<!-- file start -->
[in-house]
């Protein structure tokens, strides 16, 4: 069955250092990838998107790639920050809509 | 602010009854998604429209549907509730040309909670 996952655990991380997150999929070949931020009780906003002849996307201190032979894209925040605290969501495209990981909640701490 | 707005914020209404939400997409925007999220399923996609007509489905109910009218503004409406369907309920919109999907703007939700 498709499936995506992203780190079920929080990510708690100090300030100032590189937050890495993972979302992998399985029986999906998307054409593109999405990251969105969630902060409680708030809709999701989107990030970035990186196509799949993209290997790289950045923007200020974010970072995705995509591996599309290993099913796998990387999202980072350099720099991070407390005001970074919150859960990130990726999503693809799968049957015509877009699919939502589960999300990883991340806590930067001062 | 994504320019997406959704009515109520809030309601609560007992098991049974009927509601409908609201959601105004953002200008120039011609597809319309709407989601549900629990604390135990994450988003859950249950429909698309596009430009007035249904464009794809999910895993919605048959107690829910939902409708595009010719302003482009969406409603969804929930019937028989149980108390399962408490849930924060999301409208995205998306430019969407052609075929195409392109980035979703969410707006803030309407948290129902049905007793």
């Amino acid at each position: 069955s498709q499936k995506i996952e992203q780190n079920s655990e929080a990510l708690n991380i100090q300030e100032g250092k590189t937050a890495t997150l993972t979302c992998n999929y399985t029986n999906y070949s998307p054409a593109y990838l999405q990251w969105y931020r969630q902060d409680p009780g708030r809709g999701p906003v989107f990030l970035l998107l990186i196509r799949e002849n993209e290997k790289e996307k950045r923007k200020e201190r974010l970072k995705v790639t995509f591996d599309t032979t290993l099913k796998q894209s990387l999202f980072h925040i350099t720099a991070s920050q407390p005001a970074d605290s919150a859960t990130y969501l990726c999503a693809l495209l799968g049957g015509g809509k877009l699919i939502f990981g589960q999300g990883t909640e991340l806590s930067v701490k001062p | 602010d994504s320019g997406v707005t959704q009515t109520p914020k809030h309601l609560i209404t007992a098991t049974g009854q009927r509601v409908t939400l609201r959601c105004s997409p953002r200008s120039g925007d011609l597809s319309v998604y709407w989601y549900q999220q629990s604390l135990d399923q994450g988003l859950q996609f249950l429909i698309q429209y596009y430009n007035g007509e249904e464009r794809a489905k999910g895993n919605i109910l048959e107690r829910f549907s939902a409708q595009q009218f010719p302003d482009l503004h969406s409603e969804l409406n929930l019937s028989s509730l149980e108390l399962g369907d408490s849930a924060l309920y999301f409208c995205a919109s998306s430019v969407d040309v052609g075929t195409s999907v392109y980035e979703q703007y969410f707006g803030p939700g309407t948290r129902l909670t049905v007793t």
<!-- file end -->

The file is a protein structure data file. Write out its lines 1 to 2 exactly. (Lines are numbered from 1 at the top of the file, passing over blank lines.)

[in-house]
């Protein structure tokens, strides 16, 4: 069955250092990838998107790639920050809509 | 602010009854998604429209549907509730040309909670 996952655990991380997150999929070949931020009780906003002849996307201190032979894209925040605290969501495209990981909640701490 | 707005914020209404939400997409925007999220399923996609007509489905109910009218503004409406369907309920919109999907703007939700 498709499936995506992203780190079920929080990510708690100090300030100032590189937050890495993972979302992998399985029986999906998307054409593109999405990251969105969630902060409680708030809709999701989107990030970035990186196509799949993209290997790289950045923007200020974010970072995705995509591996599309290993099913796998990387999202980072350099720099991070407390005001970074919150859960990130990726999503693809799968049957015509877009699919939502589960999300990883991340806590930067001062 | 994504320019997406959704009515109520809030309601609560007992098991049974009927509601409908609201959601105004953002200008120039011609597809319309709407989601549900629990604390135990994450988003859950249950429909698309596009430009007035249904464009794809999910895993919605048959107690829910939902409708595009010719302003482009969406409603969804929930019937028989149980108390399962408490849930924060999301409208995205998306430019969407052609075929195409392109980035979703969410707006803030309407948290129902049905007793």